Several of the tests outlined in the UP Field Training Exercise Program, Manager’s Guide
(UP 2012) relate to procedures relevant to this accident. (See table 3.)
Table 3. Number of operations tests performed on UP crew.
Test Number
Test
Engineer
Conductor
1A
Stop test
4
3
3A
Stop signal
7
8
3B
Restricted proceed
0
1
4
Restricting
0
0
5A
Approach/Approach Diverge
0
0
5B
Signal less than Clear
0
0
8
Speed limit
1
1
11A
On-board assessment
10
10
10
On these tests, the UP conductor did not score below standard on any, whereas the UP
engineer scored below standard on three items. These were minor deficiencies regarding general
rules compliance, and the engineer was coached following each of these events.
1.6.3 UP Crew Schedules
UP Engineer. The UP engineer told investigators that he was unable to recall the times
he awoke and retired on May 22, and the time he awoke on May 23. (See UP engineer’s
sleep/work/rest history at table 4.) He did remember that, on May 23, he went off duty at
9:35 p.m. and retired for the evening between 11:00 p.m. and 11:30 p.m. He awoke the following
day, May 24, at 7:30 a.m., had coffee, checked train line-ups via his computer, had breakfast, and
remained home. He recalled that he napped from about 1:00 p.m. until 4:00 p.m., had dinner at
7:30 p.m. and went on duty at 9:45 p.m. At the time of the accident the UP engineer had been on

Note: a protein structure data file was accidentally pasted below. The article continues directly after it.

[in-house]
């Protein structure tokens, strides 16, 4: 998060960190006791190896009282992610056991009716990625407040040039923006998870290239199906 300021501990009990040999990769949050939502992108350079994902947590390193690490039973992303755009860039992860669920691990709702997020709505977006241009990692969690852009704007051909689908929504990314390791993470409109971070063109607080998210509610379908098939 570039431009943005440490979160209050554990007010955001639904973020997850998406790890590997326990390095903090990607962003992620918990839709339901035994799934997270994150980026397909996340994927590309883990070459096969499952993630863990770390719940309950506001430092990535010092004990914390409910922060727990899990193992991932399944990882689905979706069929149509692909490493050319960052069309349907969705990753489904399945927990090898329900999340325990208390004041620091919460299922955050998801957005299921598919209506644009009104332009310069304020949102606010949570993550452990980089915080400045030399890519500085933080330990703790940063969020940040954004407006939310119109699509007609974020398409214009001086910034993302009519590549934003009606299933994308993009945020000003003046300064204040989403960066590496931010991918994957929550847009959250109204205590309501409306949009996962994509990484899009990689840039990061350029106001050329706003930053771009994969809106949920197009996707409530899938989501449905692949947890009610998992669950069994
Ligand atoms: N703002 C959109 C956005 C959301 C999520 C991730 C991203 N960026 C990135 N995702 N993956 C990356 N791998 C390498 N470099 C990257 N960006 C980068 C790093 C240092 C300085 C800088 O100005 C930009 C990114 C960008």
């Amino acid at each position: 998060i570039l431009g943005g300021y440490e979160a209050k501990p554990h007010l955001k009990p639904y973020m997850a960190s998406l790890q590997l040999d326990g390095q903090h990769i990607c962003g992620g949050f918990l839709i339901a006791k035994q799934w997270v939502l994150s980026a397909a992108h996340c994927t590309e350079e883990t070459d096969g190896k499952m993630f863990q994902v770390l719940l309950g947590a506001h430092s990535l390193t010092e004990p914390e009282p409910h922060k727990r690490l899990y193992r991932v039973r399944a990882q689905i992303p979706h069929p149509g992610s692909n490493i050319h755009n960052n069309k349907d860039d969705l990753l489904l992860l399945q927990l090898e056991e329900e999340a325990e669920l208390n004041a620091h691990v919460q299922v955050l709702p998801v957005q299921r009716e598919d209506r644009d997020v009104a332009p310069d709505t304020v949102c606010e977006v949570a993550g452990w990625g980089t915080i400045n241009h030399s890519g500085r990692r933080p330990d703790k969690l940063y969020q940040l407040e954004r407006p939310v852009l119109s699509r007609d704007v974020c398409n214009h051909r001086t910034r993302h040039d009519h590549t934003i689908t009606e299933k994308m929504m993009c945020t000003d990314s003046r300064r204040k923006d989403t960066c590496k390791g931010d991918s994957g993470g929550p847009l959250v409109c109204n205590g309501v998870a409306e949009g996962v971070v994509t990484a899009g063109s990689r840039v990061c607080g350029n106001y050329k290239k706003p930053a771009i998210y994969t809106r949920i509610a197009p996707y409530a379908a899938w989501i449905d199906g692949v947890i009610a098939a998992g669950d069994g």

duty for 4 hours and 45 minutes, and he had been awake for about 10 hours 30 minutes.
Table 4. UP engineer’s recent work/rest/sleep history.
Date
May 19
May 22
BeginSleep
does not
recall
does not
recall
Wake Up
does not recall
does not recall
Time Asleep
does not
recall
does not
recall
Shift Start
Shift End
Time On Duty
1:15 a.m.
1:08 p.m.
11 hr. 53 min.
2:00 a.m.
2:08 p.m.
11 hr. 52 min.
May 23
11:30 p.m.
7:30 a.m. (May
24)
8:00 hr.
1:05 p.m.
9:35 p.m.
8 hrs 30 min.
May 24
1:00 p.m.
4:00 p.m.
3 hr. (nap)
9:45 p.m.
2:30 a.m. (May 25)
4 hr. 45 min.
In the 6 days preceding the accident, the UP engineer had worked two very long—nearly
12-hour—shifts that began early in the morning, about 1:00 a.m. and 2:00 a.m., respectively, and
lasted until early afternoon. Then, on the day after the second long shift, May 23, he worked an
8-hour shift that began in the early afternoon about 1:00 p.m. and ended at 9:35 at night. On
May 24–25, he worked a night shift, reporting for duty at 9:45 p.m.
UP Conductor. The UP conductor told investigators that he was unable to recall when he
awoke and retired on May 22 and the following day, May 23. (See UP conductor’s
sleep/work/rest history at table 5.) He recalled that he went off duty at 3:00 a.m. on May 24 and
retired between 3:30 a.m. and 4:00 a.m. He slept until noon, showered, had dinner, was called for
duty at 6:45 p.m., and went on duty at 9:45 p.m. At the time of the accident the UP conductor
had been on duty for 4 hours 45 minutes and, based on his recollections, awake for about
14 hours 30 minutes.
In the 6 days preceding the accident, the UP conductor had worked a number of shifts
that began at varying times, including one day when he worked two shifts. On May 19 he
worked a night shift beginning about midnight. Two days later, he worked a day shift beginning
at 7:30 a.m. Two days after that, he worked two shifts; the first shift began about midnight and